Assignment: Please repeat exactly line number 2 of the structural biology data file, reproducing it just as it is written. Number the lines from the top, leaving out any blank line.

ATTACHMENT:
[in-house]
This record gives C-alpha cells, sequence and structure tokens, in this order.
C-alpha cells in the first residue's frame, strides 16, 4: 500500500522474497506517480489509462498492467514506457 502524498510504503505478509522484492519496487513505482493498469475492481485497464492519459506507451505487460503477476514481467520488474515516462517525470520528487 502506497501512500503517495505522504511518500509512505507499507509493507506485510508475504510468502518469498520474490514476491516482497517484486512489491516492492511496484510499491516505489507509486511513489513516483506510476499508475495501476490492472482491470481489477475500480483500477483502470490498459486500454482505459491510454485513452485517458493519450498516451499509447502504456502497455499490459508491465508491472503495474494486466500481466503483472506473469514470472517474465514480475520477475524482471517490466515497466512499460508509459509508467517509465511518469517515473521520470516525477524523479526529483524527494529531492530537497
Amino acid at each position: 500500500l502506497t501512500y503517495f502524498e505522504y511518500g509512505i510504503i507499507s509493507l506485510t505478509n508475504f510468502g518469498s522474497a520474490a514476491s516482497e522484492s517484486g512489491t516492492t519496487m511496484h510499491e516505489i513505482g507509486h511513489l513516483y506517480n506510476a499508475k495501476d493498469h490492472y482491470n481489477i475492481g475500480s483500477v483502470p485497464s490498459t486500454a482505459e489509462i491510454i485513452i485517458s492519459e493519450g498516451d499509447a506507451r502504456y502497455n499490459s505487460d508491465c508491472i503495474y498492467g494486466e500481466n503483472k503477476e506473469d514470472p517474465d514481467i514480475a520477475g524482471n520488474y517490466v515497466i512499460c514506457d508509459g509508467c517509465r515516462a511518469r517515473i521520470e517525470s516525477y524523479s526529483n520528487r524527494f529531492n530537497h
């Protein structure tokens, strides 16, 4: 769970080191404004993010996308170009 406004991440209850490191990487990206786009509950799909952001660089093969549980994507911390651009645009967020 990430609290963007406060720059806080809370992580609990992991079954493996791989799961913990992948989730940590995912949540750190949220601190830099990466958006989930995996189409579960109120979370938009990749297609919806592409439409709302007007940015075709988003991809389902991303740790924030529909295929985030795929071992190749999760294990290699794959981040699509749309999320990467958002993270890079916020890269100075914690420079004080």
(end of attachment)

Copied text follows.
This record gives C-alpha cells, sequence and structure tokens, in this order.